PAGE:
Partner Spotlight: GERES Cambodia
This month, I’m taking a different approach to our partner spotlight by writing about one of our partners. That’s because I recently had the opportunity to visit a few of GERES Cambodia’s production facilities outside of Phnom Penh during my trip last month in advance of the Clean Cooking Forum 2013.
GERES Cambodia is part of the French NGO GERES – the Renewable Energies, Environment and Solidarity Group. They have been active in Cambodia since 1994, working on environmental sustainability and livelihood issues and, since 2003, have promoted the production, adoption, and use of improved cookstoves among the Khmer people.
In fact, one week before my arrival GERES Cambodia celebrated the sale of its 2 millionth cookstove.
My first stop was Mr. Phun Sophal’s production facility in Kampong Chnnang province, where I saw a number of men and women at work during the multi-step production of the New Lao Stove (NLS).
I learned about the versatility of rice rusks, which are abundant in a country like Cambodia. In addition to serving as a liner in the NLS stove, the rice husks also expedite the drying of cookstoves as they are fired in the kilns. One kiln at Mr. Phun’s facility can complete 370 cookstoves in 24 hours, requiring 70 bags of rice husks for each firing.
From the cement making to the detailed work of creating ash holes to firing the cookstoves to lining and completing them, it is clear that the production of the NLS requires attention to detail, expertise, and is an employment boon for the region. In total, about 3,000 people work in the cookstoves sector in Kampong Chnnang province alone.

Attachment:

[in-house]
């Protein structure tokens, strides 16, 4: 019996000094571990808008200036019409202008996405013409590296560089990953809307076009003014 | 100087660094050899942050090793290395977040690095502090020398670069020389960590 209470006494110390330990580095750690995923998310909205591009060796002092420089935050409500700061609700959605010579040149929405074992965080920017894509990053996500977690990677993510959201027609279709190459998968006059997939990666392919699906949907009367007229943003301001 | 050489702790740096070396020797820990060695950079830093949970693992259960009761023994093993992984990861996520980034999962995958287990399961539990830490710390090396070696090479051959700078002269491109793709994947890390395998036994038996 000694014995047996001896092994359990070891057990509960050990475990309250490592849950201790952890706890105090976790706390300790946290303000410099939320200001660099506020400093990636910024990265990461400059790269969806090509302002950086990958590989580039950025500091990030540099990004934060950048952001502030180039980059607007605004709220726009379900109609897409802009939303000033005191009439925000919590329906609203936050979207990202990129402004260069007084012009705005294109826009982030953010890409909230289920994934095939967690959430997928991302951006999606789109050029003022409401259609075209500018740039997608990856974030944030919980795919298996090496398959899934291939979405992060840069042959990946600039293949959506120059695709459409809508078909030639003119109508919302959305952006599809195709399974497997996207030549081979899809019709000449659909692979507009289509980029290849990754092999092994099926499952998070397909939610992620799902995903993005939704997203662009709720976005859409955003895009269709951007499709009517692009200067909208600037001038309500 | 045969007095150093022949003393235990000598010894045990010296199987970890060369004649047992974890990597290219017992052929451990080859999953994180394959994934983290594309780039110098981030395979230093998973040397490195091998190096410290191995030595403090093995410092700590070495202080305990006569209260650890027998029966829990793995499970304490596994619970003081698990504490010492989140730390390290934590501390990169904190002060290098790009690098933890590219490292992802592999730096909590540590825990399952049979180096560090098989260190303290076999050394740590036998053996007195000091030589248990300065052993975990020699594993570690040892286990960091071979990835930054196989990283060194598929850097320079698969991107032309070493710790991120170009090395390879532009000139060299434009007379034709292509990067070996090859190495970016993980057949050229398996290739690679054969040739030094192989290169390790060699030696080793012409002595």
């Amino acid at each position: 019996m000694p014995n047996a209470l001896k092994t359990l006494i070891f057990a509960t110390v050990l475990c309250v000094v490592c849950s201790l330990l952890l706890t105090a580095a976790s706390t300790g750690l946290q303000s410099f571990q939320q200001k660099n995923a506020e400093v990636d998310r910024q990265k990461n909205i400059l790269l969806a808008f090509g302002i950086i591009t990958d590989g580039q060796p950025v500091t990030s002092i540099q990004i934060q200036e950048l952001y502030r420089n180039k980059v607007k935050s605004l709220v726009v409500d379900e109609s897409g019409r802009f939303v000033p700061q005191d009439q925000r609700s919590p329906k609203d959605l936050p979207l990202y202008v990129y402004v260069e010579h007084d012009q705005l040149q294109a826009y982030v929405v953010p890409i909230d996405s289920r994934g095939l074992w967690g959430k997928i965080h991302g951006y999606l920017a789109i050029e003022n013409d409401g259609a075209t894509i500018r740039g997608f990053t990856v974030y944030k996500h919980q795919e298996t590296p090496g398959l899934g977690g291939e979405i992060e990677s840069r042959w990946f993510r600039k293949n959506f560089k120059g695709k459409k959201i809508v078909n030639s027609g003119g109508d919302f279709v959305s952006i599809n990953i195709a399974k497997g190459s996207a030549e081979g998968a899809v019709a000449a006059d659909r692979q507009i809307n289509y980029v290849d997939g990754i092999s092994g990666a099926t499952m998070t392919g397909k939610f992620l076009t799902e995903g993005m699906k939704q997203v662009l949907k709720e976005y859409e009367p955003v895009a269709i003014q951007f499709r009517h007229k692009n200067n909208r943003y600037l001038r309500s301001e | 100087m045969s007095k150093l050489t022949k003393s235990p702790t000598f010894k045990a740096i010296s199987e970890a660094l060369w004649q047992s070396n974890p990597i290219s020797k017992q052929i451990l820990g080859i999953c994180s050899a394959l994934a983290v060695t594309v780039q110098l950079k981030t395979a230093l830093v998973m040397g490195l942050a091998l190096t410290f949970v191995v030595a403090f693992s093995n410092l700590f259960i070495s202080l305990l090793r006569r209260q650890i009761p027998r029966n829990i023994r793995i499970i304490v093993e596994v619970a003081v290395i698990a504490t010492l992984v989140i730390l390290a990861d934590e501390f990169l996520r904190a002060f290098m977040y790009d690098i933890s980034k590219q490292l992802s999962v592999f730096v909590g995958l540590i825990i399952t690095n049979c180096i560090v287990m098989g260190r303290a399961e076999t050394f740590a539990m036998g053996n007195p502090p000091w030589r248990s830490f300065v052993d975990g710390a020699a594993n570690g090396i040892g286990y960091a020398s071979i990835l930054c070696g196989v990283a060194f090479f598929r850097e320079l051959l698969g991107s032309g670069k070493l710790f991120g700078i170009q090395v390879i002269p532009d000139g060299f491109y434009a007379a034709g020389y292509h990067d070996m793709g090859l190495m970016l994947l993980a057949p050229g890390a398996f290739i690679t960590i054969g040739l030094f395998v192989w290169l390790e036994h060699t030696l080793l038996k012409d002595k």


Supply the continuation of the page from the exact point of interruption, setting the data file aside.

I also had the chance to visit a testing center, demonstrating that GERES Cambodia plays a holistic role in the cookstoves value chain, being involved in production, testing, quality control, manufacturing, wholesaling and retailing, and monitoring cookstove adoption and use.
GERES has also supported the creation of ICOPRODAC, the association of producers and distributors of improved cookstoves in Cambodia. T he association is currently comprised of 253 independent producers and distributors from 11 provinces, meeting quarterly to strengthen the cookstoves market in the Kingdom. They also support a credit cooperative, which helps make microloans available among the manufacturers.
GERES Cambodia is serving as the in-country co-host of the upcoming Clean Cooking Forum 2013 in March, and I believe they will have a great deal of knowledge to share with the Forum participants as they also meet and learn from other sector actors from around the world.
I would like to thank the GERES Cambodia team for their hospitality and for making my trip an informative one!
To learn more about GERES Cambodia, visit www.cambodia.geres.eu.